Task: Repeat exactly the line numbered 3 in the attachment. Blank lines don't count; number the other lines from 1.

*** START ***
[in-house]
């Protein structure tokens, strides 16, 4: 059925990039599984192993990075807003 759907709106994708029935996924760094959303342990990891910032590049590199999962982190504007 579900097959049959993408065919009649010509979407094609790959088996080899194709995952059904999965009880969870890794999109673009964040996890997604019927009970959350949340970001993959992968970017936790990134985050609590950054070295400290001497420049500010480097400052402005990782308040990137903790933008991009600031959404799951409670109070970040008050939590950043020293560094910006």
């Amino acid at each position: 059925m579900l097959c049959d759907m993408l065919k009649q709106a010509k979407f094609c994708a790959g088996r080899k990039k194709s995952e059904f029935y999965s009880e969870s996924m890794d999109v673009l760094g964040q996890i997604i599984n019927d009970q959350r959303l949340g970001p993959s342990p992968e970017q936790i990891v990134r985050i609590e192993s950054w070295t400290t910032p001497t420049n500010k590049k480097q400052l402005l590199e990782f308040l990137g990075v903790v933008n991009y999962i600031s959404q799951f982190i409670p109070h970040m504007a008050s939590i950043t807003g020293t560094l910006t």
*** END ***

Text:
């Amino acid at each position: 059925m579900l097959c049959d759907m993408l065919k009649q709106a010509k979407f094609c994708a790959g088996r080899k990039k194709s995952e059904f029935y999965s009880e969870s996924m890794d999109v673009l760094g964040q996890i997604i599984n019927d009970q959350r959303l949340g970001p993959s342990p992968e970017q936790i990891v990134r985050i609590e192993s950054w070295t400290t910032p001497t420049n500010k590049k480097q400052l402005l590199e990782f308040l990137g990075v903790v933008n991009y999962i600031s959404q799951f982190i409670p109070h970040m504007a008050s939590i950043t807003g020293t560094l910006t």